Demonetisation: Modi defends cash ban in Parliament, says done at right time
Recalling high-value banknotes was a right decision made at the right time as the economy was in good health and there was a brief lull in business after the peak festive season, Prime Minister Narendra Modi said on Tuesday.
In what was his first defence in Parliament of the “demonetisation” of 500-and 1000-rupee, Modi compared his November 8 move to fight tax evasion and illicit wealth with surgery on a human body.
“When can you have an operation? When the body is healthy. The economy was doing well and thus our decision was taken at the right time,” a combative Modi said, peppering his speech with stinging attacks on the Congress for opposing the “demonetisation” move.
“Like Swachh Bharat, the decision on demonetisation is a movement to clean India.”
The prime minister said the cash clampdown was ordered after the festive season business had peaked with Diwali and there was a slack period when businesses usually took it easy.
“Changes don’t happen on a whim, proper process and planning is being followed,” he said, rejecting opposition charges that the government was ill-prepared for a decision that drained out 86% of the cash in the economy. The move triggered a severe cash crunch in the initial weeks and disrupted business and trade that hit the poor the most.
“After demonetisation we did our best to help people who were facing issues, we also had to tweak rules to stop those who were trying to game the system, those adept at theft,” he said.
Modi said he also was ready to face the consequences.
“Aise aise logon ki musibat hui hai. Mujhe pata hai mere upar kya kya zulm ho sakta hai (Because of the kind of people who were affected…I know the kind of trouble I could face).
Calling demonetisation a “pro-poor” move, he said the government was clear from the beginning that “we are ready for a discussion on demonetisation but some were keener on TV bytes and not debates.”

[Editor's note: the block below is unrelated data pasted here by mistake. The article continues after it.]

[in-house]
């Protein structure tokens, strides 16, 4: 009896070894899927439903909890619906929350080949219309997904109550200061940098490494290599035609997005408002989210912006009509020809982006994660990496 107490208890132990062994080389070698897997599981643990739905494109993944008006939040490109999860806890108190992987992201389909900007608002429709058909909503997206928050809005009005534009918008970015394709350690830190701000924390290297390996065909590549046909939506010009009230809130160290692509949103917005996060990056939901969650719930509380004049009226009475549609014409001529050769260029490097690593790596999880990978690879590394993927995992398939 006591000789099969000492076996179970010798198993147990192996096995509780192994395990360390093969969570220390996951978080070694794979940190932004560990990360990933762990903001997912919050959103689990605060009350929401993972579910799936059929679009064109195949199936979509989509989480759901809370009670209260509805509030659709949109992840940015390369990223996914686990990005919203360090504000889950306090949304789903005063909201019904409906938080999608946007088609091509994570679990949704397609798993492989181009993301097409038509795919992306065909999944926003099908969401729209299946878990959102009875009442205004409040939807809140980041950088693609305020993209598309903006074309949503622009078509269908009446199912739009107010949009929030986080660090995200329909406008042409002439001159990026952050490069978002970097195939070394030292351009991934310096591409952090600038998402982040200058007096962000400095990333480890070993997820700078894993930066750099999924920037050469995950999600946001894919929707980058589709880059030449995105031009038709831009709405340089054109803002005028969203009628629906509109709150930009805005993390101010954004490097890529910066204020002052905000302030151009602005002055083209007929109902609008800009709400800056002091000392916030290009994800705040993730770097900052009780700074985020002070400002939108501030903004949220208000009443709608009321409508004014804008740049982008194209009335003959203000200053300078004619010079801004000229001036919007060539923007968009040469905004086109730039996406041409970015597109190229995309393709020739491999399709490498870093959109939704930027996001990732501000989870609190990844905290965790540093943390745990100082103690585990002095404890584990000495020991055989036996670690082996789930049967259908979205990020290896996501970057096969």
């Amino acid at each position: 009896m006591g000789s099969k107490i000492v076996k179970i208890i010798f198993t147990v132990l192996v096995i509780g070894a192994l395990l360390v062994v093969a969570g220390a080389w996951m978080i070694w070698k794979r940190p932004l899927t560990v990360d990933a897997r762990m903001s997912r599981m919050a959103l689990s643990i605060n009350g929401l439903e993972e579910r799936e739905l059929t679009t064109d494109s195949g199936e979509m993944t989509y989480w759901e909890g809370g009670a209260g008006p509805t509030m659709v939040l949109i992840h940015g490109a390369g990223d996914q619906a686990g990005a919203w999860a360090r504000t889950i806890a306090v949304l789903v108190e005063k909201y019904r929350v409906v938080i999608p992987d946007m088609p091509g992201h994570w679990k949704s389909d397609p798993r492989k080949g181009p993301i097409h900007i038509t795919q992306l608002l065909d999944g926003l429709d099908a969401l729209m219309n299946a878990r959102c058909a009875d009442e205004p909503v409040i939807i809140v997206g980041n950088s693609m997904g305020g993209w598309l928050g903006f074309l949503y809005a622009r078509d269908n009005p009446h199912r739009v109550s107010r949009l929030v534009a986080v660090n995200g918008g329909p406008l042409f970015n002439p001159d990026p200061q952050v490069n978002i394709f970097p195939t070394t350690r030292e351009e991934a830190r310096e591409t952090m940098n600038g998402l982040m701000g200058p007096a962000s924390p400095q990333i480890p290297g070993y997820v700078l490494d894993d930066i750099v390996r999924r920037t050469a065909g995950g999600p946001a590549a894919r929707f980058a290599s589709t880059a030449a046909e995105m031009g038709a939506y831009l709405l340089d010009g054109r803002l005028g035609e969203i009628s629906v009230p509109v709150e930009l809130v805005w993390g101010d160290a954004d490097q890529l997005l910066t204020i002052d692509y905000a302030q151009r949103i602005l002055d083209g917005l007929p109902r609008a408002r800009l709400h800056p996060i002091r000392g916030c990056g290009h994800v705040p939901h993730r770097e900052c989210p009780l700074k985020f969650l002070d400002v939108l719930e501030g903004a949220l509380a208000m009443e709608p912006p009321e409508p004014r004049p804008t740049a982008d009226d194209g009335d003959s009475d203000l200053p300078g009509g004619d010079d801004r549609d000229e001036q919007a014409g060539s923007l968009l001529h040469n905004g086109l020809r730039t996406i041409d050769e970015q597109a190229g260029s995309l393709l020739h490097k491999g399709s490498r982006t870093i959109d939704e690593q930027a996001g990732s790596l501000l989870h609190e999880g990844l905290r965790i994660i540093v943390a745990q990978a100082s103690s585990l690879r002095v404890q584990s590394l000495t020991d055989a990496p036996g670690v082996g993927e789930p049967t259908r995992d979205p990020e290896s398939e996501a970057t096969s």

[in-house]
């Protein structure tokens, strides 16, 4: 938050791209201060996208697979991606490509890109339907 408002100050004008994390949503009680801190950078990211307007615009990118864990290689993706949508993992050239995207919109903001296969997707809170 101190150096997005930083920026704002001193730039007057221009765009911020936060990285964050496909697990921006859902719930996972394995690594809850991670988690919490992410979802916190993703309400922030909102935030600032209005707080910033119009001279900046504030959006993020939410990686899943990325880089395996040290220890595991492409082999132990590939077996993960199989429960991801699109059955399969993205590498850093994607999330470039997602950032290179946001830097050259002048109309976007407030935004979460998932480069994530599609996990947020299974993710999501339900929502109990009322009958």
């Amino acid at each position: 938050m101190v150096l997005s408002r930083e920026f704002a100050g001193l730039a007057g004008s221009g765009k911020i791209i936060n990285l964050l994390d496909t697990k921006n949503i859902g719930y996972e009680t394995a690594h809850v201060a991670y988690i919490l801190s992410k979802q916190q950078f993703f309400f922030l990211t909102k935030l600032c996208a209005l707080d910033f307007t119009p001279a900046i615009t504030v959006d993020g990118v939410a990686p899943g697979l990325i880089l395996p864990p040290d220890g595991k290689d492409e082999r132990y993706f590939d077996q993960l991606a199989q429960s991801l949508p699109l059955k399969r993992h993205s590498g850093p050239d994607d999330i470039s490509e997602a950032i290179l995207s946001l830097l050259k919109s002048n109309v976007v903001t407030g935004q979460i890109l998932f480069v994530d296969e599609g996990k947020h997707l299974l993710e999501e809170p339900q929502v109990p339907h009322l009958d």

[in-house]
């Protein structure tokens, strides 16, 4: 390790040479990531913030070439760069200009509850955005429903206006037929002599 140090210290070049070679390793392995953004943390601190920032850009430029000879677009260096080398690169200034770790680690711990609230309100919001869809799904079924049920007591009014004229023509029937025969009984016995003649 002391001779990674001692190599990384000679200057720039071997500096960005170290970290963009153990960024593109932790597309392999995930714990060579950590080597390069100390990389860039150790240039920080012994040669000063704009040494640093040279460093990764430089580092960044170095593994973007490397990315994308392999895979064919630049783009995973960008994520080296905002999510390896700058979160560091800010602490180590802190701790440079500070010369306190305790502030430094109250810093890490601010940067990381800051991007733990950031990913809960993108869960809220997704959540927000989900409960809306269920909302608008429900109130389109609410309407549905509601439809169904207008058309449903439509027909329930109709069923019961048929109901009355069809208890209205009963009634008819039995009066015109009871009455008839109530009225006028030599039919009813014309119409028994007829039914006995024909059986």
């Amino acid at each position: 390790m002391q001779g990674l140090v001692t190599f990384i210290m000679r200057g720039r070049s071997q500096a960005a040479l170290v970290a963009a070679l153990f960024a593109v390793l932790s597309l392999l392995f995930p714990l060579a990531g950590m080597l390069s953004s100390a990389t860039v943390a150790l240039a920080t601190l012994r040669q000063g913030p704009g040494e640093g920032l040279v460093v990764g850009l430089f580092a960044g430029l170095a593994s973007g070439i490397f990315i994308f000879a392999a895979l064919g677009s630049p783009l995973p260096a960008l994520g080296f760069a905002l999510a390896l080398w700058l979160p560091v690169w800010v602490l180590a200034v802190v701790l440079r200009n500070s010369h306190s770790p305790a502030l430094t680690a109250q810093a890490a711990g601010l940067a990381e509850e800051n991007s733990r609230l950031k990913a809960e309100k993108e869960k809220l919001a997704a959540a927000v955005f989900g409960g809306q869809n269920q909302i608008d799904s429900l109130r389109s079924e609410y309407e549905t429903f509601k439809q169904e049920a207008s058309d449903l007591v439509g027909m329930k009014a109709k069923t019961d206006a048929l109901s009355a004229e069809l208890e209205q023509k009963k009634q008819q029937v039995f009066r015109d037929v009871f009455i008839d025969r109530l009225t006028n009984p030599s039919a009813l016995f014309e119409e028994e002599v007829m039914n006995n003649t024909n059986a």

He also said his government had done more to fight corruption than any other government in the past and, to make his point, cited the formation of a special investigation team on black money on the directive of the Supreme Court.
Modi said the government had taken a series of steps to curb the shadow economy – from applying higher taxes to jewellery and writing a stringent new law against ‘benami’ property to launching a voluntary income disclosure scheme to enhance compliance.
“Before May 2014, the opposition benches used to shout about how much money was eaten up in the coal scam or that scam. Now the opposition shouts, how much has Modi brought back. This is a matter of great satisfaction for me,” the prime minister said.
Modi, who rode to power in May 2014 promising to fight corruption, was referring to his campaign pledge of bringing back illicit wealth parked abroad.
“You can oppose Modi, that is your job,” he said.
“But if something is genuinely good you should lend your support to it.”
The Congress, however, was not impressed by Modi’s defence and reiterated its demand for an apology.
“Demonetisation has wrecked the lives of the people…the least the PM could have done is apologise to the nation. The government is yet to offer condolences to the families of the victims of demonetisation,” Congress spokesperson Gaurav Gogoi said.
The Congress links the death of more than 100 people to the note-ban.